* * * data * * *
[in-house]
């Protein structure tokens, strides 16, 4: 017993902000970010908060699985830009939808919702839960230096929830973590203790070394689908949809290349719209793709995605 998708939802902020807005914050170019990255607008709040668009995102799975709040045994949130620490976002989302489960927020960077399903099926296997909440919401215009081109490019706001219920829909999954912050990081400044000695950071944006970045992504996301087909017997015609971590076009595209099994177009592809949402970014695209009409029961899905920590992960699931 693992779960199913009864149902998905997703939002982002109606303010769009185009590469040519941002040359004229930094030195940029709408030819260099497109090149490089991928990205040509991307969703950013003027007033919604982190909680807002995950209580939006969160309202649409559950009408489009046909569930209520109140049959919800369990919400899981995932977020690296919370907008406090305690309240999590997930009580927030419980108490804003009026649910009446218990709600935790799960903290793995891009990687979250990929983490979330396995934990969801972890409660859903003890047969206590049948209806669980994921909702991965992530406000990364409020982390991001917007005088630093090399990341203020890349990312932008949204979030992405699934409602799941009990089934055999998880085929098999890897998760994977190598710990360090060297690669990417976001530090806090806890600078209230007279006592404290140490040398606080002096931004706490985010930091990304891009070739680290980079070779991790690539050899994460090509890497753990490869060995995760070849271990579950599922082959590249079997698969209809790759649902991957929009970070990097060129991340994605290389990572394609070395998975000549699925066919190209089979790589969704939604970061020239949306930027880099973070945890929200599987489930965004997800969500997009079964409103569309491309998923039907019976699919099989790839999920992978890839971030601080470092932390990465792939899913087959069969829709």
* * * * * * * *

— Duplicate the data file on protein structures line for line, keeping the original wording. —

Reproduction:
[in-house]
């Protein structure tokens, strides 16, 4: 017993902000970010908060699985830009939808919702839960230096929830973590203790070394689908949809290349719209793709995605 998708939802902020807005914050170019990255607008709040668009995102799975709040045994949130620490976002989302489960927020960077399903099926296997909440919401215009081109490019706001219920829909999954912050990081400044000695950071944006970045992504996301087909017997015609971590076009595209099994177009592809949402970014695209009409029961899905920590992960699931 693992779960199913009864149902998905997703939002982002109606303010769009185009590469040519941002040359004229930094030195940029709408030819260099497109090149490089991928990205040509991307969703950013003027007033919604982190909680807002995950209580939006969160309202649409559950009408489009046909569930209520109140049959919800369990919400899981995932977020690296919370907008406090305690309240999590997930009580927030419980108490804003009026649910009446218990709600935790799960903290793995891009990687979250990929983490979330396995934990969801972890409660859903003890047969206590049948209806669980994921909702991965992530406000990364409020982390991001917007005088630093090399990341203020890349990312932008949204979030992405699934409602799941009990089934055999998880085929098999890897998760994977190598710990360090060297690669990417976001530090806090806890600078209230007279006592404290140490040398606080002096931004706490985010930091990304891009070739680290980079070779991790690539050899994460090509890497753990490869060995995760070849271990579950599922082959590249079997698969209809790759649902991957929009970070990097060129991340994605290389990572394609070395998975000549699925066919190209089979790589969704939604970061020239949306930027880099973070945890929200599987489930965004997800969500997009079964409103569309491309998923039907019976699919099989790839999920992978890839971030601080470092932390990465792939899913087959069969829709």